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Further Followup on "You Must Say That!":

Following up on Dale and Eugene's posts, below, on the Arlington Human Rights Commission investigating a business owner who refused to duplicate gay rights videos, I wanted to point out a few other, similar cases I noted in You Can't Say That! Some time agok, the Vermont chapter of the ACLU sued Catholic publisher Regal Arts Press for refusing a project from the abortion rights group Catholics for Free Choice. William A. Donohue, The Politics of the American Civil Liberties Union 131 (Transaction 1985). With the help of the ACLU, a plaintiff forced the Christian Yellow Pages, a publication created by and for evangelicals, to accept ads from non-born again Christians. Pines v. W.R. Tomson, 206 Cal. Rptr. 866 (Cal. App. 1984).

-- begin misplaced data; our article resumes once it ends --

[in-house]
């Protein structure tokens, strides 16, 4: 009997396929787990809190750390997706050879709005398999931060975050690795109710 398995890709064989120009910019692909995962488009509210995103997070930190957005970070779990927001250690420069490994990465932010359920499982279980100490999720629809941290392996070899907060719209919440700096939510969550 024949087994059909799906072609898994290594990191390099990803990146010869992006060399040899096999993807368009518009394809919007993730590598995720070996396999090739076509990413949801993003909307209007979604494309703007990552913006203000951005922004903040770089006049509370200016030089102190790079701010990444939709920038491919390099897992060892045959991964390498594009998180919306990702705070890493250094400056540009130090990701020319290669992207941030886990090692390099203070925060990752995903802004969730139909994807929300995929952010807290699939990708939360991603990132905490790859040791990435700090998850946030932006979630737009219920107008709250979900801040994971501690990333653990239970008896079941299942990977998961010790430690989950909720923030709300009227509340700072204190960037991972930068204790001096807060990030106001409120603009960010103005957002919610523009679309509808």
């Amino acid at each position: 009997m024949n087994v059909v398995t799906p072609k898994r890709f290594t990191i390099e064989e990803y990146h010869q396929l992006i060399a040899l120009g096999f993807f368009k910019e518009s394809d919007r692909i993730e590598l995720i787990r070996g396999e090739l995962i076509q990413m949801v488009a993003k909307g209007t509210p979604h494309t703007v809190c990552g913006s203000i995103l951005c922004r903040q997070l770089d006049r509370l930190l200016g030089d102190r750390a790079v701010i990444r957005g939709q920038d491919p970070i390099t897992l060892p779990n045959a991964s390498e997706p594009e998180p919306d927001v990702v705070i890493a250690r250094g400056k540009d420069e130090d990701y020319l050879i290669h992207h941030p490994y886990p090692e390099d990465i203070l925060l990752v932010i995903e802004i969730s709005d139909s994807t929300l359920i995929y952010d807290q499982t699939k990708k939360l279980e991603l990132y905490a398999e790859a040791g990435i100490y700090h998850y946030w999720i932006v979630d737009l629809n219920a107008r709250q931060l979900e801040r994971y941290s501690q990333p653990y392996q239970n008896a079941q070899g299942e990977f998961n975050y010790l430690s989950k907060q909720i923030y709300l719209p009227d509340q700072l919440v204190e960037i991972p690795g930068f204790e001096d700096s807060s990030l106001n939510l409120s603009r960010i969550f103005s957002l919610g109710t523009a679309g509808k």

Most directly on point, up North, after Toronto print shop owner Scott Brockie refused on religious grounds to print letterhead for a gay activist group, the local human rights commission ordered him to pay the group $5,000 print the requested material, and apologize to the group's leaders. Brockie, who always accepted print jobs from individual gay customers, and even did pro bono work for a local AIDS group, is fighting the decision on religious freedom grounds. An appellate court has upheld the fine, though it did add that it would have ruled the other way had the material in question impinged more directly on Brockie's "core beliefs," such as a publication advocating homosexual behavior. Last I heard, another appeal was pending, with Brockie already having spent $100,000 Canadian in legal fees.